Lupe Fiasco and his fans took a collective sigh of relief this morning (October 8), as it was announced via Atlantic Records’ Twitter account that his long delayed third album, Lasers, will be released March 8.

Yesterday, Lupe tweeted a picture of himself and Julie Greenwald, the president of Atlantic, in which the Chicago MC was giving a thumbs up and a smile as the two sat at a table in front of a large Atlantic Records sign [see above].

The announcement comes after months of turmoil and delays on the project, which is a follow up to Fiasco’s sophomore offering, 2007's Lupe Fiasco’s The Cool. Consistent pressure had been put on the label by both Lupe and his fans.

The spitter himself had mad numerous comments about being unhappy in his situation, most recently in a keynote address at the Second Regional Academic and Cultural Collaborative in Dayton, Ohio. During the speech, he expressed frustration over the fact that he felt Atlantic did not push any of his new music from earlier this year to radio or television, that they wanted 25 percent of what he made from other endeavors, including concerts and endorsements, and that there were general creative differences. “They think I'm wack,” he said at one point.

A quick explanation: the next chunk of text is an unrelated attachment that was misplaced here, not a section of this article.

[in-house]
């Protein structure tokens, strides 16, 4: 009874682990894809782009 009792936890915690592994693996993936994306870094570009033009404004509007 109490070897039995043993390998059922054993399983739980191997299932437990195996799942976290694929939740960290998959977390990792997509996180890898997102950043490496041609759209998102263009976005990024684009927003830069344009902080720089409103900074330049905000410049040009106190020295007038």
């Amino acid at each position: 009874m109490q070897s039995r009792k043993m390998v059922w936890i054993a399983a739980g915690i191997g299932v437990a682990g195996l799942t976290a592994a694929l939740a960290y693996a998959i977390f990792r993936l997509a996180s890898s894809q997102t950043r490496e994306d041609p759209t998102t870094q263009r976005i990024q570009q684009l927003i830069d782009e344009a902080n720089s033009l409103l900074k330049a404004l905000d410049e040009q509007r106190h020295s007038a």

If the picture and Lupe’s subsequent tweet are any indication (“Victory!” he wrote), the road towards reconciliation seems to have been paved following yesterday’s meeting and his project finally receiving an official date.

It’s not unrealistic that, in addition to the remarks Fiasco made himself, the diligent work of his devoted fans played some role in the resolution. This past summer, an online petition demanding the album’s release was created, eventually garnering some 30,000 signatures. Then plans to protest outside of the Atlantic offices were announced. Called #FiascoFriday, the demonstration is set to take place on October 15, one week from today. However, it would seem that this may quell some of the anger among his fans.

The creator of the fan site The LupEND Blog and one of the main organizers of the protest, who previously spoke with about the event, feels differently. Known in the online community as SeanTheRobot, he said he believes the protest will go on, regardless of the announcement. “I don't think [the protest will be cancelled]. They'll still go and protest about how Atlantic treated Lupe.”

Atlantic Records did not respond when reached for comment. —Adam Fleishcer